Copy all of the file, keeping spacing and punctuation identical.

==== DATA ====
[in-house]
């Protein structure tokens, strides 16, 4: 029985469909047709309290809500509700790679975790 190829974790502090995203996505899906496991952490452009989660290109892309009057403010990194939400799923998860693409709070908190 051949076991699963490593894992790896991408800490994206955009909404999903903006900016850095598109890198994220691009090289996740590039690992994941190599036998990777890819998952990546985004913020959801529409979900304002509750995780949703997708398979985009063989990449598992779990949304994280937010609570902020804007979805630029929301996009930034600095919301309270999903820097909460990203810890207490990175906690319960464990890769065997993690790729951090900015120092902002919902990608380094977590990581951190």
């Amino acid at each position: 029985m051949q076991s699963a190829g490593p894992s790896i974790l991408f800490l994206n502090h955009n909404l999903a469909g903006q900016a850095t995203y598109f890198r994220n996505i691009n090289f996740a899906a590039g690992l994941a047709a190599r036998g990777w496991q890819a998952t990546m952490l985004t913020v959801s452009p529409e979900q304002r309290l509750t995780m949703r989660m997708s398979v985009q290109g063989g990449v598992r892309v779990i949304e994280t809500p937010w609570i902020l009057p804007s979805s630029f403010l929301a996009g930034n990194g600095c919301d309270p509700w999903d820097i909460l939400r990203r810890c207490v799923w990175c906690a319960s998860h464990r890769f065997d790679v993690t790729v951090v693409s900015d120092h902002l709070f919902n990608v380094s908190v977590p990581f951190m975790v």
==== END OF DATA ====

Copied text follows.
[in-house]
């Protein structure tokens, strides 16, 4: 029985469909047709309290809500509700790679975790 190829974790502090995203996505899906496991952490452009989660290109892309009057403010990194939400799923998860693409709070908190 051949076991699963490593894992790896991408800490994206955009909404999903903006900016850095598109890198994220691009090289996740590039690992994941190599036998990777890819998952990546985004913020959801529409979900304002509750995780949703997708398979985009063989990449598992779990949304994280937010609570902020804007979805630029929301996009930034600095919301309270999903820097909460990203810890207490990175906690319960464990890769065997993690790729951090900015120092902002919902990608380094977590990581951190």
């Amino acid at each position: 029985m051949q076991s699963a190829g490593p894992s790896i974790l991408f800490l994206n502090h955009n909404l999903a469909g903006q900016a850095t995203y598109f890198r994220n996505i691009n090289f996740a899906a590039g690992l994941a047709a190599r036998g990777w496991q890819a998952t990546m952490l985004t913020v959801s452009p529409e979900q304002r309290l509750t995780m949703r989660m997708s398979v985009q290109g063989g990449v598992r892309v779990i949304e994280t809500p937010w609570i902020l009057p804007s979805s630029f403010l929301a996009g930034n990194g600095c919301d309270p509700w999903d820097i909460l939400r990203r810890c207490v799923w990175c906690a319960s998860h464990r890769f065997d790679v993690t790729v951090v693409s900015d120092h902002l709070f919902n990608v380094s908190v977590p990581f951190m975790v």